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Tuesday, November 28, 2017

Minimizing the Risk of Keyless Vehicle Theft


This week, Police in England released security footage of two car thieves breaking into a Mercedes using a relay device. This incident is thought to be the first of its kind caught on camera. In the video, one thief can be seen scanning for the car’s key fob through the walls of a home while the other stands next to the car with a second device waiting for the car doors to unlock. In less than a minute, the device is able to trick the car into thinking the key fob is present, thus enabling the thieves to get into the car and drive away without triggering the alarm.

Source: businessinsider.com/thieves-unlock-a-mercedes-using-device-relays-keys-signal-west-midlands-police-2017-11

As more vehicles come equipped with keyless entry/ignition systems and as such relay devices become more easily accessible to car thieves, high-tech crimes like this are at risk of becoming more commonplace in our neighbourhoods.

Here are some actions you can take to minimize your risk:
1. Keep your keyless entry car keys well away from your car.
It sounds obvious, but a spate of attacks appear to have happened in the US that exploit this. A radio signal amplifier has been used by the thief to amplify the signal from your keyless entry keys, making the car think the keys are next to it, rather than in the nearby house. The car then unlocks when the door handle is pulled. It starts, and off the thief drives. So, if your car is parked close to your house, don’t leave the keys near the front door. Keep them well away from the car, so this ‘amplification’ attack is harder.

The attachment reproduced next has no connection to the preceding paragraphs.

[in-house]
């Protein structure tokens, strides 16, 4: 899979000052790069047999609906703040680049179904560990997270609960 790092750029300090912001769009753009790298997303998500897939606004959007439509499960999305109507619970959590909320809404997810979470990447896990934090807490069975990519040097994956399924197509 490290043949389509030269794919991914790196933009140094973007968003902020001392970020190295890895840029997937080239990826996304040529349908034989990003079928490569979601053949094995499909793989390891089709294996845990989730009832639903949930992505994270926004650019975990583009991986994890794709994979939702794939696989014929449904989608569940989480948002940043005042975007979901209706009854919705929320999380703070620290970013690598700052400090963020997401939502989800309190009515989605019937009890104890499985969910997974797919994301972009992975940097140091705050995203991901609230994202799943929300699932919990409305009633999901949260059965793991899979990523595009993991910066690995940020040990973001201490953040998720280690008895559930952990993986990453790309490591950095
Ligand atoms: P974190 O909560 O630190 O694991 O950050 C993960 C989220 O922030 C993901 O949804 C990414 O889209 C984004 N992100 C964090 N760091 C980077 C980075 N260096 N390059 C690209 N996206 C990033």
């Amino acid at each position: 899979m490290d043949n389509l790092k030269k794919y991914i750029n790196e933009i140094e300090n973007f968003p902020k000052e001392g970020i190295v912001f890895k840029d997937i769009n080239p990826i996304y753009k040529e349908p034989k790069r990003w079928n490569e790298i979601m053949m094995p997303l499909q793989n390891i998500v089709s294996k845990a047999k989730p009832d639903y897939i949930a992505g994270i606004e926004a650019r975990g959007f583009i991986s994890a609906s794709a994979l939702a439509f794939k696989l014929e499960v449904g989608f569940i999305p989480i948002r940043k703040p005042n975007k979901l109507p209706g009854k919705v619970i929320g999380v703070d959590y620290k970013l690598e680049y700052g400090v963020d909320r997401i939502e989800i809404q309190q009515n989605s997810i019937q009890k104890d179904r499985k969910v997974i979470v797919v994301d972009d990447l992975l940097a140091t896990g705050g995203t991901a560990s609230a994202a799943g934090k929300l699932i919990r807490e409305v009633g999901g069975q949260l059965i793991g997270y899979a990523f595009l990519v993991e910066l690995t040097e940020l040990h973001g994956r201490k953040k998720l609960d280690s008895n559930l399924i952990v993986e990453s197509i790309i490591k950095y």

2. Consider putting your keyless entry keys in a RF shielded box or pouch.
Keyless entry is so easy. Keys in pocket or bag, car opens for you. Make this attack so much harder by stopping the radio signals getting from your keys. It’s a pain having to take them out of the pouch, but it could stop your car being stolen. If at home, keep the keys in a small metal box, ideally one that’s shielded from radio waves. Lead, copper or silver can work well!

3. If your car hasn’t been for a service call recently speak to your dealer.
Unless your car can update its software by itself, then it may need a software update to fix security flaws. This may require a trip to the dealer, so speak to them.

4. Even if you don’t have a keyless ignition car, don’t leave valuable stuff in it.
The attacks work against non-keyless ignition cars too. It’s just that it can be a harder to start the engine, requiring different techniques and maybe some old-school hot-wiring of the ignition. The car can be unlocked, so don’t leave anything in it. Again, this is really obvious, as smashing a window works almost as well for a thief.

Source: pentestpartners.com/security-blog/practical-security-advice-for-keyless-cars
High-tech car thefts such as this date back to 2015, when serious security flaws were flagged by experts but some major car manufacturers tried to keep the issue quiet. Read more here: computerworld.com/article/2971826/cybercrime-hacking/hack-to-steal-cars-with-keyless-ignition-volkswagen-spent-2-years-hiding-flaw

RF shielded bags (such as Faraday Bags) are worth purchasing if you are concerned about protecting key fobs and other smart devices (phones, tablets, etc.) from remote hacking. Read more here: micahflee.com/2015/11/some-thoughts-on-faraday-bags-and-operational-security

For more information on minimizing the risk of your car being stolen or broken into, please refer to the Toronto Police website on Crime Prevention and Community Safety (Auto Theft).

If you have seen or heard anything suspicious, please contact the Police.
If you see a crime in progress, please call 9-1-1 immediately.